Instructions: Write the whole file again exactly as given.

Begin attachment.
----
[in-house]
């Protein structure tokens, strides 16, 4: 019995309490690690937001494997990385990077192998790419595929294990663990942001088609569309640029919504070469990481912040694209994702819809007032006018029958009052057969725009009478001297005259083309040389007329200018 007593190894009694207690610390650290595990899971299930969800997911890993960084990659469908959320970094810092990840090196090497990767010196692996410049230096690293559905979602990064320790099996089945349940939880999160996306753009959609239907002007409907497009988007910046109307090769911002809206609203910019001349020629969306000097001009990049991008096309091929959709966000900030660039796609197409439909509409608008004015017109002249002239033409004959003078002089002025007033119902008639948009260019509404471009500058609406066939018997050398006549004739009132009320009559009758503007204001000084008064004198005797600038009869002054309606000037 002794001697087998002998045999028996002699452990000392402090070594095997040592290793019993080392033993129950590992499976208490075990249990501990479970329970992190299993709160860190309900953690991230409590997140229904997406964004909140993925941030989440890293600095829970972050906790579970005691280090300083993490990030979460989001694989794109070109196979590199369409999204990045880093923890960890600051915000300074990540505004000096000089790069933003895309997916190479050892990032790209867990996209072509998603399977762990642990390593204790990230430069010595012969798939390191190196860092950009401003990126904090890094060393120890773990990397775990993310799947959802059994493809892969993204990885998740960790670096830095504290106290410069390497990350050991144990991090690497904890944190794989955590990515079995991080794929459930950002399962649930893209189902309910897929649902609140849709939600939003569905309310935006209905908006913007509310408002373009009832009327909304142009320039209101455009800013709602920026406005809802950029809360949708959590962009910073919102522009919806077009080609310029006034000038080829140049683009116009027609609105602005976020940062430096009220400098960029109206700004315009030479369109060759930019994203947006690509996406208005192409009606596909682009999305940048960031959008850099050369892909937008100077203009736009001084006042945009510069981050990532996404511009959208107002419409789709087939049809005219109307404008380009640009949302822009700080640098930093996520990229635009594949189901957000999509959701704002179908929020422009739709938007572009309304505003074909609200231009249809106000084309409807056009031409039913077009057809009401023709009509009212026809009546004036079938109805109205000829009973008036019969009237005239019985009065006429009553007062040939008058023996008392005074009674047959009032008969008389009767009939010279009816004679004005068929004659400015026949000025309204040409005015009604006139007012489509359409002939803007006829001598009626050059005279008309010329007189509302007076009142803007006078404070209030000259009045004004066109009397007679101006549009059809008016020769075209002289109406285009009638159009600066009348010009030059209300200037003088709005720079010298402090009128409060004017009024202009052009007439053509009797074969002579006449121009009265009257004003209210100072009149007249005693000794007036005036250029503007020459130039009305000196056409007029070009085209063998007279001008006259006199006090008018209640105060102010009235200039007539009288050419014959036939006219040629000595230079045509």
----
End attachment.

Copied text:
[in-house]
């Protein structure tokens, strides 16, 4: 019995309490690690937001494997990385990077192998790419595929294990663990942001088609569309640029919504070469990481912040694209994702819809007032006018029958009052057969725009009478001297005259083309040389007329200018 007593190894009694207690610390650290595990899971299930969800997911890993960084990659469908959320970094810092990840090196090497990767010196692996410049230096690293559905979602990064320790099996089945349940939880999160996306753009959609239907002007409907497009988007910046109307090769911002809206609203910019001349020629969306000097001009990049991008096309091929959709966000900030660039796609197409439909509409608008004015017109002249002239033409004959003078002089002025007033119902008639948009260019509404471009500058609406066939018997050398006549004739009132009320009559009758503007204001000084008064004198005797600038009869002054309606000037 002794001697087998002998045999028996002699452990000392402090070594095997040592290793019993080392033993129950590992499976208490075990249990501990479970329970992190299993709160860190309900953690991230409590997140229904997406964004909140993925941030989440890293600095829970972050906790579970005691280090300083993490990030979460989001694989794109070109196979590199369409999204990045880093923890960890600051915000300074990540505004000096000089790069933003895309997916190479050892990032790209867990996209072509998603399977762990642990390593204790990230430069010595012969798939390191190196860092950009401003990126904090890094060393120890773990990397775990993310799947959802059994493809892969993204990885998740960790670096830095504290106290410069390497990350050991144990991090690497904890944190794989955590990515079995991080794929459930950002399962649930893209189902309910897929649902609140849709939600939003569905309310935006209905908006913007509310408002373009009832009327909304142009320039209101455009800013709602920026406005809802950029809360949708959590962009910073919102522009919806077009080609310029006034000038080829140049683009116009027609609105602005976020940062430096009220400098960029109206700004315009030479369109060759930019994203947006690509996406208005192409009606596909682009999305940048960031959008850099050369892909937008100077203009736009001084006042945009510069981050990532996404511009959208107002419409789709087939049809005219109307404008380009640009949302822009700080640098930093996520990229635009594949189901957000999509959701704002179908929020422009739709938007572009309304505003074909609200231009249809106000084309409807056009031409039913077009057809009401023709009509009212026809009546004036079938109805109205000829009973008036019969009237005239019985009065006429009553007062040939008058023996008392005074009674047959009032008969008389009767009939010279009816004679004005068929004659400015026949000025309204040409005015009604006139007012489509359409002939803007006829001598009626050059005279008309010329007189509302007076009142803007006078404070209030000259009045004004066109009397007679101006549009059809008016020769075209002289109406285009009638159009600066009348010009030059209300200037003088709005720079010298402090009128409060004017009024202009052009007439053509009797074969002579006449121009009265009257004003209210100072009149007249005693000794007036005036250029503007020459130039009305000196056409007029070009085209063998007279001008006259006199006090008018209640105060102010009235200039007539009288050419014959036939006219040629000595230079045509």